- Get a small amount of lube on your paintbrush.
- Apply the lube to places where there are moving parts, on the wire and on the stabilizers.
- Be careful of overlubing, with this, less is more.
- Place the wire back into the stabilizer by clipping it back in.
- Put a small amount of lube on the part of the wire that your kepcap will clip into.
- Lube the stem of the keycaps that go into the stabilizers where the wire will be in.
For a closeup video of this process, see down below.
Cherry stabilizers are different because there is more to lube. It is recommended to take apart the stabilizers. On the back of the PCB, there should be connections to the stabilizer that is easy to pop out.
To open the stabilizer, pop out the wire. You’ll see 5 parts, the 2 bases, 2 stems, and the wire. Lube parts that have contact with the stems using a thin layer of lube.
And there you have it. Lubed up stabilizers, go ahead, try it.
Press those long keys to your heart’s desire until you hear the sticky keys sound and think, oh no, what have I done?
But since you have your stabilizers taken out anyways, you might as well do the band-aid mod and clip your stabilizers for even more noise reduction and buttery smooth button presses.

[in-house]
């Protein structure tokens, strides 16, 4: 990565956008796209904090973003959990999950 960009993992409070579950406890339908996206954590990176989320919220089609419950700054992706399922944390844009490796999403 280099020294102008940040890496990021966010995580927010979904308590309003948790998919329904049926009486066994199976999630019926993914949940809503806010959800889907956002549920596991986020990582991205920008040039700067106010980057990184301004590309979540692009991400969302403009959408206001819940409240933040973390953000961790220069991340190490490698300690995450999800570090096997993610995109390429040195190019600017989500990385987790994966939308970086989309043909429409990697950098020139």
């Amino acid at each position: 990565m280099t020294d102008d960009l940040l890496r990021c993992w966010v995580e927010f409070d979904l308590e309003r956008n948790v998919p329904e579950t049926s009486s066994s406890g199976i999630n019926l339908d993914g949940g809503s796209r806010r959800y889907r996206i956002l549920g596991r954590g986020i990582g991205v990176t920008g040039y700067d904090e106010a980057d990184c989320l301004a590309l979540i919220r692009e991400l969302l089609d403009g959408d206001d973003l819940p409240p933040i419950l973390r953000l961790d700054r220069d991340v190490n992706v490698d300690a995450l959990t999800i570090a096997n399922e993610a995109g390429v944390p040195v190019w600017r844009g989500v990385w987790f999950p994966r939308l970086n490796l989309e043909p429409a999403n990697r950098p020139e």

Band-aid mod for stabilizers
A band-aid mod uses exactly what is in its name: a simple band-aid. The purpose of doing this is to silence even more the bottoming out of the stabilizers. However, some have said that this makes the keys feel mushier.
The stabilizers will hit the band aids instead of directly hitting the PCB, which produces a loud, pingy sound.
What you need:
- 1 or 2 standard-size cloth band aids, KT tape is great, or other fabric ones
- Dielectric grease
- Earwax picker, Q-tip
Steps to complete this mod:
- Get your PCB in front of you.
- Get a bandaid and cut off the rounded edges
- Cut little rectangles of the band aid with the adhesive sides.
- Tape it onto the board where your stabilizers will hit.
- Get your earwax picker and get a small amount of dielectric grease.
- Apply the grease across the band aid to change the color of the band aid (not too much.)
That’s it! Very quick and easy as well. The sounds are extremely satisfying to hear. No more rattling sounds.
The bottom of the stabilizers has protruding small legs that will hit your PCB when you bottom-out any of these keys, which can cause damage and create unnecessary additional noise. For additional graphics, Rama has a graphical guide on how to mod your stabilizers.